Below is some verbiage from church signs that comes specifically dis-, un-, non-, and in all other ways NOT recommended.
You might note that several of these ill-advised sign examples concern congregational worship. I’ll make three advance comments about this proclivity to try to attract people by virtue of congregational worship:
- If a church is trying to proselyte members from other churches where the worship part of things presumably isn’t as cool or exciting, shame on the proselytizing church.
- If a church is under the impression that backslidden believers might be influenced by worship-related signage to say to themselves, “Hey, yeah, I really should get back to church attendance,” it might consider that worship isn’t the heart language of many of the backslidden.
- If a church is trying to bring unbelievers in, it ought to be cognizant of the fact that outsiders aren’t thinking in terms of worship, either. Messages about worship aren’t very likely to attract the unchurched.
Now, to seven non-wonders of this particular church sign revelation. . . .
Assuming that many inside this church think their corporate worship is exciting, I’ll bet I wouldn’t. I might instead think, “Deafening would-be worship” or “pathetic-attempts-to-look-like-you-know-what-you’re-doing-and-are-in-relationship-with-God worship.”
“Come Worship with Us”
I’m dozing already, and I haven’t gotten out from behind the wheel of my car yet.
“Monthly Sermon Series on Sundays”
Think about it: who is this sign for? Potential visitors who are interested in something interesting will avoid this church like I avoid a dead skunk on the road. And regular members who already know about the monthly series are probably monotonized by said series already. (Okay, that last statement wasn’t fair. But I couldn’t resist. For more on this particular sign, go here.)
“Praise Victory Church”
This kind of church sign seems passe to me now. 20 years ago, it was attractive — even fetchin’ — to use a label like this. These days, it just seems old hat and shallow.
For starters, it conveys the false impression that victory is yours for the mere claiming. Or, worse — that if you follow Jesus, your life should be happy or else you must be doing something wrong.
Yet more insidious is that a message like this tends to disenfranchise those who a) don’t feel like praising, b) don’t understand what praise is, c) have had their fill of churches who major in boisterous praise, d) don’t feel the need for a victory in their lives, e) have given up hope that “victory” can occur, etc. Before you take me to task for not giving credence to the notion of bona fide spiritual victory based on the atonement, pause to consider the actual, likely reason the word “victory” is on the sign. It’s not any deep reference to the Rider on the White Horse defeating the dragon; it’s likely just a feel-good, Osteenish thing.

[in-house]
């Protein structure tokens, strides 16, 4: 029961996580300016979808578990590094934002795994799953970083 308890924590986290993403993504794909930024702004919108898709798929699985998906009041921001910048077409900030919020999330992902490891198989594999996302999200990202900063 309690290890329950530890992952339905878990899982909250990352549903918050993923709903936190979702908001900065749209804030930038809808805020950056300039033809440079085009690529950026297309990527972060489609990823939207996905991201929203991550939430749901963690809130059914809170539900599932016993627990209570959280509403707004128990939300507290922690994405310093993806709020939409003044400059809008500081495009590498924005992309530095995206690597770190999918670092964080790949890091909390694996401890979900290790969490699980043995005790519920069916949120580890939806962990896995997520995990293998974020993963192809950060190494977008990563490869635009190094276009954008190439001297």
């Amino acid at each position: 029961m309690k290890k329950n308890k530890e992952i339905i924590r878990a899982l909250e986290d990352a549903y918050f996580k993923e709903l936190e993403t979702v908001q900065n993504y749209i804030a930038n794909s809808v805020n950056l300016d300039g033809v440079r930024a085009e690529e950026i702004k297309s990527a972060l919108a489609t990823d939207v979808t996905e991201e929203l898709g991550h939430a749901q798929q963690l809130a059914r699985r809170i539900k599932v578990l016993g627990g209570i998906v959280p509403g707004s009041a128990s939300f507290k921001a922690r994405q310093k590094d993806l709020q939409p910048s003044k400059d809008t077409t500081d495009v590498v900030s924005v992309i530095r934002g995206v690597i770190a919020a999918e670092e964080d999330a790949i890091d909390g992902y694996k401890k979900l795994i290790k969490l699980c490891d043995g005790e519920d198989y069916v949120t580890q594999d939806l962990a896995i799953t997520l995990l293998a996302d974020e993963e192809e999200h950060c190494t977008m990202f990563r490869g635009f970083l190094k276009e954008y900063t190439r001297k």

ADDENDUM 6/23/14: I came across an apt quotation from Walter Brueggeman, OT Theologian:
The problem with a hymnody that focuses on equilibrium, coherence, and symmetry (as in the psalms of orientation) is that it may deceive and cover over. Life is not like that. Life is also savagely marked by incoherence, a loss of balance, and unrelieved asymmetry. In our time—perhaps in any time—that needs no argument or documentation. – Walter Brueggeman, “Psalms of Disorientation,” in Spirituality of the Psalms
“B A Y A R E A Fellowship”
The letter spacing on this sign was so poor — and my orientation to Latin-derived vowels and the mention of Berea in Acts so strong — that I initially had no idea this sign was referring to the Corpus Christi Bay. I pronounced it aloud within the confines of our car, and “Bay” became “Bye,” so it rhymed with “diarrhea.” Whoops.
“Come let us test your ways and examine them”
I actually saw this on a changeable church sign, and I have witnesses. I’ve seen a lot in my time, but it is beyond my comprehension that anyone could consciously post this message unless s/he had a death wish for a presumably comatose church. It’s not that passers-by shouldn’t have their ways tested, and it’s not even that this church didn’t have some healthy, well-founded judgment going for it. It’s that this is not a good idea to put on a sign.
“How To Be a Church Member”
This one happens to have appeared on a regularly changing sign that I pass regularly. And I have observed that people in this church are pretty energetic and sincere, as a rule. I even met this church’s head pastor, and he impressed me with his character and manner. But “How To Be a Church Member?” If this is what we’re conceiving and advertising, it’s no wonder no one is interested. One thing that’s wrong with the institutional church is that it wants to convert people to it and not to Jesus.
Caveat: it could very well be that the actual message spoken on this topic ended up meaty and biblically based. In other words, maybe it was really about how to be a member of the body of Christ at large, rather than being about how to be fully functioning churchman in this particular local group. In this case, I give the group points for being coy, but would seriously recommend that they get a new advertising agency. 🙂